• Encourage experiences outside of school that support high school graduation and post-secondary preparation. Youth are more likely to be successful educationally and in their future careers when they have access to extra-curricular activities and employment opportunities through volunteering, internships, entrepreneurships, summer employment and part-time regular employment during high school.
  • Become knowledgeable about the Every Student Succeeds Act (ESSA).6 In addition to a number of provisions that support students in foster care such as school stability and points of contact between education and child welfare agencies, there is a provision related to new data collection on student achievement and graduation rates. Check to see that schools are aware of these requirements.
  • Learn about different practices and programs helping students in foster care graduate from high school. If there aren’t any such programs in the schools your students attend, share information and encourage the consideration of these types
    of opportunities.
  • Remember that you may be their best educational advocate. CASA volunteers are in a unique position to understand the individual needs of the child or youth as well as the bigger picture of what they need in order to be successful. Take any opportunity you can to bring others involved in the youths’ case up to speed on their educational needs, gaps and successes.
  • Teach youth how to self-advocate.7 Not only can you model how to advocate, but you can explicitly teach youth how to advocate through role play, practice and positive feedback. Learning to self-advocate will help youth the rest of their lives.

Graduation Success Washington

The Graduation Success program at Treehouse in Washington state works with youth in care in middle and high school to create individualized plans helping them reach academic success. Graduation Success monitors students’ academics, behavior, and attendance while connecting them with academic resources such as tutoring, college counseling, and career preparation. Graduation Success also works with students facing obstacles common amongst youth in care such as transitioning between schools, retrieving course credit, and addressing special education needs. Treehouse Education Specialists work one-on-one with Graduation Success students to:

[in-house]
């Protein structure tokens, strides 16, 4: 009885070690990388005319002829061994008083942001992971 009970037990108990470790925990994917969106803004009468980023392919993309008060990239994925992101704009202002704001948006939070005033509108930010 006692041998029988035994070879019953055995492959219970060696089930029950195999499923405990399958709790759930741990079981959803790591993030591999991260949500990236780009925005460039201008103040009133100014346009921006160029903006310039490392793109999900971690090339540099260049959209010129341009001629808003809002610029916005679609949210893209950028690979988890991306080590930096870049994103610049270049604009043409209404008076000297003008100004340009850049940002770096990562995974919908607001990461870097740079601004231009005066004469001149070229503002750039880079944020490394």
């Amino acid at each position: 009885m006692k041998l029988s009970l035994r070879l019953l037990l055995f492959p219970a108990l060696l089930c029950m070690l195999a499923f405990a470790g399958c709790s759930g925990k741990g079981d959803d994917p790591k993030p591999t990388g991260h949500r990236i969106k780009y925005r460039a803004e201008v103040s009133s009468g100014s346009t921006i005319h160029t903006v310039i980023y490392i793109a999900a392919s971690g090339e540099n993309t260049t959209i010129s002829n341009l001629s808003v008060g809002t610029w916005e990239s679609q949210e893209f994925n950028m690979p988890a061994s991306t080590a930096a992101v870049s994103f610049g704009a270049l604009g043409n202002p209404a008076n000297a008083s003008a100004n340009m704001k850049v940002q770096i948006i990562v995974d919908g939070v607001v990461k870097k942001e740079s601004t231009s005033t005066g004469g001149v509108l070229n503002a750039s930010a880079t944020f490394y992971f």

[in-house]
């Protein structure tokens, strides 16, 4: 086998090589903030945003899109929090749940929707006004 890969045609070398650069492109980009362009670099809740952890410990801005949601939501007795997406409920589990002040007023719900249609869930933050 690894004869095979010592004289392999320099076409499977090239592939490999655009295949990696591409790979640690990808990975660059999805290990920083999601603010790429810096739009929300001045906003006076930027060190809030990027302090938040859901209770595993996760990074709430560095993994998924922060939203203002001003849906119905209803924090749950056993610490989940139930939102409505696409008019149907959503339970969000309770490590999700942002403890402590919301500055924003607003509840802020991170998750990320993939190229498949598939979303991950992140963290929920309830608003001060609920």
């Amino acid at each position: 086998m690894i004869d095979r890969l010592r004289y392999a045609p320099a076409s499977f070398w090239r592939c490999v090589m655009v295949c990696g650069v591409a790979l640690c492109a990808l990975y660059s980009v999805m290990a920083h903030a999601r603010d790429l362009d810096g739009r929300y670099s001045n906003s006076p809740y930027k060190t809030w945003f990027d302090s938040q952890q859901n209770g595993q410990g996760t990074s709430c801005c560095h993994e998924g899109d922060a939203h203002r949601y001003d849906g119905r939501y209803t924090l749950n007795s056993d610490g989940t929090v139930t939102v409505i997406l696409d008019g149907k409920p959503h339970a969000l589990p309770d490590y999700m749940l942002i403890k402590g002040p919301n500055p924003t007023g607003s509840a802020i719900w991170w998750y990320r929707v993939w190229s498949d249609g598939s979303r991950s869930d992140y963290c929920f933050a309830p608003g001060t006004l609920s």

• Create their own plan for high school graduation and beyond
  • Build problem-solving and self-advocacy skills
  • Connect to resources like tutoring, credit retrieval and college and career prep
  • Recognize and develop available support systems around them, from caregivers, to social workers, to school teachers and counselors
  • Resolve education barriers like school transitions, special education needs, disciplinary actions and credit retrieval

Statewide, youth in foster care graduated high school on time at 43%. For the past two years, students participating in Graduation Success have graduated on time at a rate of 64-68%.

To learn more, visit: http://www.treehouseforkids.org/our-services/academic-support/ 8

Below are tools, resources and examples of programs supporting high school graduation and post-secondary preparation for children and youth in foster care.

American Bar Association’s (ABA), Legal Center for Foster Care and Education’s Fostering Success in Education Blueprint for Change: Education Success for Children in Foster Care 9

The Blueprint for Change: Education Success for Children in Foster Care is a tool for change. The 8 goals and 56 corresponding benchmarks are a framework or checklist for direct case advocacy and system reform. Leaders should use the Blueprint for Change framework to identify a jurisdiction’s strengths and areas for improvement. 

ABA’s Legal Center for Foster Care and Education’s Questions and Answers: Credit Transfer and School Completion 10

This Q and A brief offers examples of state policies to address the issue of credit transfer for foster youth who change schools often. It also provides strategies for child welfare agencies to address the issues impacting credit retrieval and on-time graduation.